No company is perfect. We get it.
Some companies are very stunned to see an envelope containing a subpoena coming from an employee they have or they’ve had several months ago complaining about a blatant, deliberate abuse of the existing federal law governing work and labor. It’s definitely a “what in the world” kind of moment – especially when they have no idea what they’ve done wrong.
Things happen, we understand. We know that some employers innocently violate labor laws without even knowing it. After all, with over 180 prevailing labor laws in federal states, I wouldn’t be surprised if you happened to overlook one – or even five.
Still, just because you are “unknowing” doesn’t make you any less liable for a violation. If you’re an employer, it is your job to learn the law. It is your responsibility to fully understand what is in the provisions. And lastly, it is your job to know the legalities involved when running a company. No one is going to waive your violations just because you say you don’t know. Saying “Sorry, this wouldn’t happen again” is just being downright irresponsible. If forgiveness becomes a valid way to get out of things, we’d be putting our police officers, law enforcers, and law-abiding citizens to shame.
Sorry. But apologizing and saying you didn’t know about it isn’t going to get you anywhere. The only thing that you can do to avoid such embarrassing scenarios is to make the extra effort (if not, hire someone who knows better) to keep-to-date with labor law changes. If you refuse to do so, best put down the towel soon. If you won’t, someone else will definitely do it for you.
If you’re tired of paying damages and attorney’s fees, however, and ready to take on the challenge of learning more about DOL’s labor and employment laws, allow us to help you get off a good start.
And what better part to begin learning from than the ones often forgotten most?
In this article, let us tackle some of the most overlooked provisions found in the U.S. Labor Law. Compared to the usual cases such as harassment, discrimination, and wage violations, these five don’t garner as much attention. And this is also exactly why they should be considered more dangerous. After all, you can always prevent matters you are fully aware about from happening. However, you can’t do anything about the ones you’re not aware about – not until it’s too late.
I don’t know if any of that made sense (although I sure hope they did). Anyway, here we go:
It could be a working holiday you forgot to pay double or some weekend work you forgot to keep tabs on. Either way, unpaid wages are a serious violation of an employee’s labor rights. And saying that you simply forgot or lost track of it wouldn’t help much when you’re faced with a subpoena from the U.S. Department of Labor. When the cause is justified and the matter has already escalated to higher court, you will surely suffer from many fees and penalties including (but not limited to) attorney’s fees and legal damages. The amount you’ll owe your forgone employee would be four, maybe five, times greater than the amount which was originally unpaid. And it’ll make you think: “Oh. If only I have paid better attention to my employees’ salaries instead of just earning more and more profit, I could have avoided this situation entirely!”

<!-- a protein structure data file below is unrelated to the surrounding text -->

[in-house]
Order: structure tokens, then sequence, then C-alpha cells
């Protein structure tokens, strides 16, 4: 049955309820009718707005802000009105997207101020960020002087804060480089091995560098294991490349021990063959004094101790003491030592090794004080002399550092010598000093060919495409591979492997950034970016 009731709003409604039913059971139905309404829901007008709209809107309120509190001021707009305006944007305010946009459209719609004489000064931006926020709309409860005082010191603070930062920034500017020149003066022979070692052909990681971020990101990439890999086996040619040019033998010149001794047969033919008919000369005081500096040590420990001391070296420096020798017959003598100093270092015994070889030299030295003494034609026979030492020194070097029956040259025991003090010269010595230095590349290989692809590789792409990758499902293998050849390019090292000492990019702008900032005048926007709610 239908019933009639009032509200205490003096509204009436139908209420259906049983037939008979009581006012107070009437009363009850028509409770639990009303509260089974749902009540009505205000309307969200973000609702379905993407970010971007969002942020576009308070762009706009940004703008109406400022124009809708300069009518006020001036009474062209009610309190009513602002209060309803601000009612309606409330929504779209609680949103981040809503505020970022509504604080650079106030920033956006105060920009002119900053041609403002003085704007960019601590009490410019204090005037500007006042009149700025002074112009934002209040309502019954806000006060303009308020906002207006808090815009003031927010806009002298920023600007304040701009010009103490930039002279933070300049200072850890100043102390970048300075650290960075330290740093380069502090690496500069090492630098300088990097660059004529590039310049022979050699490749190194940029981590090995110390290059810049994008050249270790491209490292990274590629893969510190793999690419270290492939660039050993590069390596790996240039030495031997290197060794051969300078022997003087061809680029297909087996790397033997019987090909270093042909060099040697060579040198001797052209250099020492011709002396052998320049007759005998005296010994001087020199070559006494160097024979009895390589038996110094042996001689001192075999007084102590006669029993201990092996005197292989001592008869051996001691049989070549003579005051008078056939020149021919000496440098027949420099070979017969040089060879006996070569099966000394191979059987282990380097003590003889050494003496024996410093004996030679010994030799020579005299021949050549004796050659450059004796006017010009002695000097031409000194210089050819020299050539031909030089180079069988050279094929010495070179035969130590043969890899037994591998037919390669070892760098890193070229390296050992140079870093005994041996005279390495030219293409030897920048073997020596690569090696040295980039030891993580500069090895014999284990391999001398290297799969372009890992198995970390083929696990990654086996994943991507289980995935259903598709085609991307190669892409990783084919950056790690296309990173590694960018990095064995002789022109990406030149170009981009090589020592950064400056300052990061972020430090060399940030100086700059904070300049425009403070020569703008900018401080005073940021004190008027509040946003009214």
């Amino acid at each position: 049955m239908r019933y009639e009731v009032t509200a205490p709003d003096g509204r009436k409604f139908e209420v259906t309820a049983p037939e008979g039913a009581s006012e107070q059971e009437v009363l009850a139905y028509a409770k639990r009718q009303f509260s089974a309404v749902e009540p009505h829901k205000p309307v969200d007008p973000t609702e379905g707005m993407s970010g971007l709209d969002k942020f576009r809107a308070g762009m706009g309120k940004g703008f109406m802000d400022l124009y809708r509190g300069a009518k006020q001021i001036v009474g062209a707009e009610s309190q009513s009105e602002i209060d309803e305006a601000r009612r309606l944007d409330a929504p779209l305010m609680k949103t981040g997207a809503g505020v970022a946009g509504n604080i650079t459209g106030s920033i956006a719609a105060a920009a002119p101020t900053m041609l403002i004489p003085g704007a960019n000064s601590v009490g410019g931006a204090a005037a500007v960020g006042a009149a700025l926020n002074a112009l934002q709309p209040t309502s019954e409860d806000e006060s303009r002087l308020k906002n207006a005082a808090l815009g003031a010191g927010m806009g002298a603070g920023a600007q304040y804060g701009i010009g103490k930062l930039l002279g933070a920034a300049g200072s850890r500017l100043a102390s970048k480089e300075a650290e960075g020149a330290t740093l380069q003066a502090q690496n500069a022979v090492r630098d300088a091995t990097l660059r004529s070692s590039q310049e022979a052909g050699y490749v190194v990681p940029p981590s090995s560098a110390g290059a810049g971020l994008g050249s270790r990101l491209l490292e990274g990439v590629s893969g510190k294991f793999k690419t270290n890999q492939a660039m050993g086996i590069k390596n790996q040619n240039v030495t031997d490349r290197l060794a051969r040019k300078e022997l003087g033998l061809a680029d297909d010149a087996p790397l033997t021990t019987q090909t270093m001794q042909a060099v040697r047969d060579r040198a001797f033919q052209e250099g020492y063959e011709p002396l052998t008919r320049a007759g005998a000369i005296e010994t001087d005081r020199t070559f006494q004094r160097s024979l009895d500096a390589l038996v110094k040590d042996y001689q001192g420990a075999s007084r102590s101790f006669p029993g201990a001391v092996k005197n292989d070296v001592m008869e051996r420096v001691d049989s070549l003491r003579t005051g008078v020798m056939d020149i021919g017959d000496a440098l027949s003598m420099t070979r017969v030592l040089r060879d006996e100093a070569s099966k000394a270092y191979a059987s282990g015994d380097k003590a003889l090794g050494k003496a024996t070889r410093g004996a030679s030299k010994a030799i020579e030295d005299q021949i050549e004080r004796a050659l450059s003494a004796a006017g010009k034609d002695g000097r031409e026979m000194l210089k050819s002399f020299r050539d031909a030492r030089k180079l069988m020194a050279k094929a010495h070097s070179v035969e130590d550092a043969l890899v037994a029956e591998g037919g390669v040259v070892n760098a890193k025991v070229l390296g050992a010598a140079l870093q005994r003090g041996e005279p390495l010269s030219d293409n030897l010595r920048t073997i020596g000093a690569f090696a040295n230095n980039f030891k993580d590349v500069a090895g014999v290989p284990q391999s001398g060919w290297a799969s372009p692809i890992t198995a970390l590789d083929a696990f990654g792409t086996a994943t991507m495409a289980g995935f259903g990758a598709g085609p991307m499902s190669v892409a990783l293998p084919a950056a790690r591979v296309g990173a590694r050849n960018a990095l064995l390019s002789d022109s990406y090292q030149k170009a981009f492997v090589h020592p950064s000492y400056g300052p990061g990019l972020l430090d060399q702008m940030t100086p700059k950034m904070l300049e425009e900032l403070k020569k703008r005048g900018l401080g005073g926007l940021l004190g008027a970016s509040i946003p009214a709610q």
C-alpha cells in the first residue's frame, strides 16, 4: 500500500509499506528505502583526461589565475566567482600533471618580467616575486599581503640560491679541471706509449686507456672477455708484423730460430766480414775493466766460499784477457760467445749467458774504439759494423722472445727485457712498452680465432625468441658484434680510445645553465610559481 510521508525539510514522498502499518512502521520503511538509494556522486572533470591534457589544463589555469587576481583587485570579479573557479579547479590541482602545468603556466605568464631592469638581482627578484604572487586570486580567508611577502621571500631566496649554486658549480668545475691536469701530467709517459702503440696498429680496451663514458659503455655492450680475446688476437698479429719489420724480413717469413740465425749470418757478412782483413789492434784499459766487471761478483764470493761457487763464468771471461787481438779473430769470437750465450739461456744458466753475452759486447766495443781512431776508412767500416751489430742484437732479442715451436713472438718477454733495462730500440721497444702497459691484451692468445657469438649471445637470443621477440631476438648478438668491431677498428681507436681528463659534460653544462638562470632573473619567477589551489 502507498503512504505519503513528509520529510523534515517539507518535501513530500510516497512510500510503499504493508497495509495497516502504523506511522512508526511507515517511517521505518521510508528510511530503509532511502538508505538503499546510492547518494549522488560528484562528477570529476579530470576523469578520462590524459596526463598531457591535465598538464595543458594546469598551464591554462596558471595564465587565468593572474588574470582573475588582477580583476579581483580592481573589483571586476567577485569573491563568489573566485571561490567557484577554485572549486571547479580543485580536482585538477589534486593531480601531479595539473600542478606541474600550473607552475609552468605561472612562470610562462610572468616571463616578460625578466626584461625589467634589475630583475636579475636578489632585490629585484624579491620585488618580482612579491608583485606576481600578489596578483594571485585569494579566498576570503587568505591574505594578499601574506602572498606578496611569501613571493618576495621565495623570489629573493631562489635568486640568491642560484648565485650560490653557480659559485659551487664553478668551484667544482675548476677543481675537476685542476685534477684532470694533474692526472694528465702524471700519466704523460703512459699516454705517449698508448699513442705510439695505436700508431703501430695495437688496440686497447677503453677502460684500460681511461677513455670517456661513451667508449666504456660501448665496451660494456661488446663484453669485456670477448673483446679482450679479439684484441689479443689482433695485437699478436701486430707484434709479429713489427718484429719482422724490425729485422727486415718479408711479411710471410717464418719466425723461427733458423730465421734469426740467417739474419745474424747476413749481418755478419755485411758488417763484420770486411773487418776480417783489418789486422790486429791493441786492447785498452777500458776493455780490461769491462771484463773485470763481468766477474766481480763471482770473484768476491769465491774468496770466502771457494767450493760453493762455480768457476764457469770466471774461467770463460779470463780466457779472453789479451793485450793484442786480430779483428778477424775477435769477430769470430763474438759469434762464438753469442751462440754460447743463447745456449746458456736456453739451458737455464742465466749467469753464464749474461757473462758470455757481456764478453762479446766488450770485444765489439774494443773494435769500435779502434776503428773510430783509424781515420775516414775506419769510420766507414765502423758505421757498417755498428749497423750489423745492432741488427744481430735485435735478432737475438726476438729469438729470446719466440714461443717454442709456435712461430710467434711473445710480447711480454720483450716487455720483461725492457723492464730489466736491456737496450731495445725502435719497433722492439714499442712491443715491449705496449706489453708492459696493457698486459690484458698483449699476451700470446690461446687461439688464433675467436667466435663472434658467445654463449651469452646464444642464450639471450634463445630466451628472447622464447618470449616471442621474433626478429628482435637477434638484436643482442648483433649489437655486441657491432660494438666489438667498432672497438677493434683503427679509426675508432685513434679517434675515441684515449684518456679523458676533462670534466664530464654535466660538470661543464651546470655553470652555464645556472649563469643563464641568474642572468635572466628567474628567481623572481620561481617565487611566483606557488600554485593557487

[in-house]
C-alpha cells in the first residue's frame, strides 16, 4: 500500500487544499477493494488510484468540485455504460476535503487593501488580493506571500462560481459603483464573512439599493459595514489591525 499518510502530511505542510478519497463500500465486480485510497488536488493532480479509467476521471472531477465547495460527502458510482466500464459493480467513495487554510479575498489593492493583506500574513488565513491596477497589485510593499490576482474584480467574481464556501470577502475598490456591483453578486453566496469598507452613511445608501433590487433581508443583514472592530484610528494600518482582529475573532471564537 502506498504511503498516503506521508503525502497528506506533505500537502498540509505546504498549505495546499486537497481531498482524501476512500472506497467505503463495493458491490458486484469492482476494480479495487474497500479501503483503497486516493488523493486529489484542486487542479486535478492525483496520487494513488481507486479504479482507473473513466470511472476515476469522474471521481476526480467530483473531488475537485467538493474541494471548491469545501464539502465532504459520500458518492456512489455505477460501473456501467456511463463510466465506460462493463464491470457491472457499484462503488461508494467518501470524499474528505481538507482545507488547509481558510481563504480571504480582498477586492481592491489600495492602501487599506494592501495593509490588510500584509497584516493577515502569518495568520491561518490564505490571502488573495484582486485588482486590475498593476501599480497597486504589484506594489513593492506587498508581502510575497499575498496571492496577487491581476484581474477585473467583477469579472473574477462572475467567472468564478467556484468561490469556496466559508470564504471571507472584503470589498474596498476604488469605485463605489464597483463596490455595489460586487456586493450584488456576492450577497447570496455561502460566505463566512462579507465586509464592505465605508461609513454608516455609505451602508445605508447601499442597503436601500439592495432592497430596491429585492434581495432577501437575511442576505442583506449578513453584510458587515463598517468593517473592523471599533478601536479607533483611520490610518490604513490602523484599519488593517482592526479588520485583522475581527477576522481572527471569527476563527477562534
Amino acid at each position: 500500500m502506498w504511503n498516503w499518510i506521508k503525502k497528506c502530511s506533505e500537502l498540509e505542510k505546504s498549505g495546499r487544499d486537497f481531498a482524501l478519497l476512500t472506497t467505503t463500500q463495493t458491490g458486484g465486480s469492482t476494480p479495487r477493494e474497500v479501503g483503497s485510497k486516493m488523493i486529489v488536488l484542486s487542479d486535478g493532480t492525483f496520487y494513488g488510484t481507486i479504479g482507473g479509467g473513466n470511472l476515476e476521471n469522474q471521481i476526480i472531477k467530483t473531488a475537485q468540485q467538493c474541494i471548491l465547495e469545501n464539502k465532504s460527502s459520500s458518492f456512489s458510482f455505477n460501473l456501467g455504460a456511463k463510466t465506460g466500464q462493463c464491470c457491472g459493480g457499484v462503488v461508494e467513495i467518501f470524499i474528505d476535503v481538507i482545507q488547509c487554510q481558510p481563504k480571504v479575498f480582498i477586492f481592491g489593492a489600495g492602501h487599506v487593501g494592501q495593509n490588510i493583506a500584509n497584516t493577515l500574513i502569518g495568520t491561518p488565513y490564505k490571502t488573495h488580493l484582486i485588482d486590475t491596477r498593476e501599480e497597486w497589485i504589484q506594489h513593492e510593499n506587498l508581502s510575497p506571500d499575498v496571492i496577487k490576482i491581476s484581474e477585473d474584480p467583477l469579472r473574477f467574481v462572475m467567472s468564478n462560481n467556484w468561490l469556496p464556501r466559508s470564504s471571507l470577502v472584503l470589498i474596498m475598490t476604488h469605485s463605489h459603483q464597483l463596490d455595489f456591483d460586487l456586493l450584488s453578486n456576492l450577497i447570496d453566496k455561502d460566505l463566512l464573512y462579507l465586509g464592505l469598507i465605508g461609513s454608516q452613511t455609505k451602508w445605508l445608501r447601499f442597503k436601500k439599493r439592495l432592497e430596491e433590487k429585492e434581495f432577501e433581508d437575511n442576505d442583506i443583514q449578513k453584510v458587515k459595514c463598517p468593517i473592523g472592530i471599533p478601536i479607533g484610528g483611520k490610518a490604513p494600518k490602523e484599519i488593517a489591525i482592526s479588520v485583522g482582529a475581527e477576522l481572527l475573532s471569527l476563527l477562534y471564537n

So unless you want to come to a point where you harbour this kind of regret, make sure that you include your employees’ welfare in your best interests!
Unpaid Overtime Work
With how advanced our time-tracking apparatuses are nowadays, the authorities will definitely find it easier to spot anomalies with how you compensate your employees’ hard work. There is no such thing as “free work.” In the modern world, work equality, fairness, and justice prevail above all. An hour worked should always be an hour paid. There really is no room for “Thank you” or “Good job” in the way things are. So if you think that you can get away with having employees work overtime and not having to pay for it, think again. The law can be a cruel, cruel nemesis.
To avoid incurring unnecessary costs that shouldn’t have even existed in the first place, see to it that you pay your employees right. Overtime work means extra stress and fatigue. On top of these, your employees also lose precious time which they could’ve spent for themselves or their families. Assuming that everything is okay just because you said “thank you” is the most insensitive thing you could do to your employees. Pay them right and they’ll pay you back five times the honesty and respect.
Letting Minors Work Past Curfew
Children below 18 are okay to work given that the time, place, and nature of work they are doing pass DOL standards. Minors are often allowed to work for a maximum of three (3) hours on school days and eight (8) hours on non-school days like legal and summer holidays. They are also prohibited from doing hazardous work like working on construction or mining sites, or any work that requires operating power tools. And no, saying that the minor talked you into letting him or her work the extra hours is no excuse. Tell me, who’s the adult again?
Anyway, you can definitely have minors work for you as long as you observe the specified requirements. Heck, you can even have minors work for you even when you violate these requirements – that is, as long as you don’t get caught. But really, if you knew the consequences, you wouldn’t even dare risk your business by violating child labor laws.
There are actually so many other laws, companies keep forgetting – intentionally or not. But talking about each and every one of them will probably result in a book, not an article. So for today, take careful note of these three. We’ll come back with more next time!